Former foster children can often be prevented from contacting their carers, a charity has claimed.
A new report from The Fostering Network collected the opinions of 179 children who had been through foster care. Eighty-one per cent of respondents believed that it was important to stay in touch with their carer even after they have left the system.
However, as many as 55 per cent of the children claimed social workers did not support the idea of them continuing to talk to former carers. More than a quarter – 29 per cent – said they wanted to keep in touch but had not been able to.
The charity also surveyed 1,106 foster carers. Almost a third of them – 32 per cent – said they had been actively prevented from maintaining contact with a child who used to be in their care. Thirty per cent also claimed their fostering service had not been supportive of their attempts to stay in touch.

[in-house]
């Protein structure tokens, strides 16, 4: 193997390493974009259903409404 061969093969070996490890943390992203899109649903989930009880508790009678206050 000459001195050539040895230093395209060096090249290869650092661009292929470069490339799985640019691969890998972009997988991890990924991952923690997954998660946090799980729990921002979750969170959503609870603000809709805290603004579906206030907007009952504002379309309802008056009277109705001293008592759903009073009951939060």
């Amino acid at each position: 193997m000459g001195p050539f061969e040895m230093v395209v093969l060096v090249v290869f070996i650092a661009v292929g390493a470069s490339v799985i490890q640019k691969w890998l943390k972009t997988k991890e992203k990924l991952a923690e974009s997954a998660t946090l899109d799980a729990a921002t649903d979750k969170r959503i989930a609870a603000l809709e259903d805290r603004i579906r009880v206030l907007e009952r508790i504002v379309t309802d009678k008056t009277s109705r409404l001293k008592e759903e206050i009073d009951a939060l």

One of the adult respondents said foster carers were “expected to act as if these young people had never been here”.
Fostering Network campaigns manager Vicki Swain said that “cutting off the relationship between the child and their foster carer is damaging”. More should be done to encourage contact between them, she claimed.
If the government wanted happy, well-adjusted young people to come out of the foster care system, it must “support them in maintaining the relationships that bring them security, happiness, and the freedom to express themselves”, Ms Swain insisted.
The charity called for the introduction of official guidance and regulations designed to ensure that former foster children can stay in touch with their carers. They urged the public to write to their MPs to express support.
Read The Fostering Network’s full report here.
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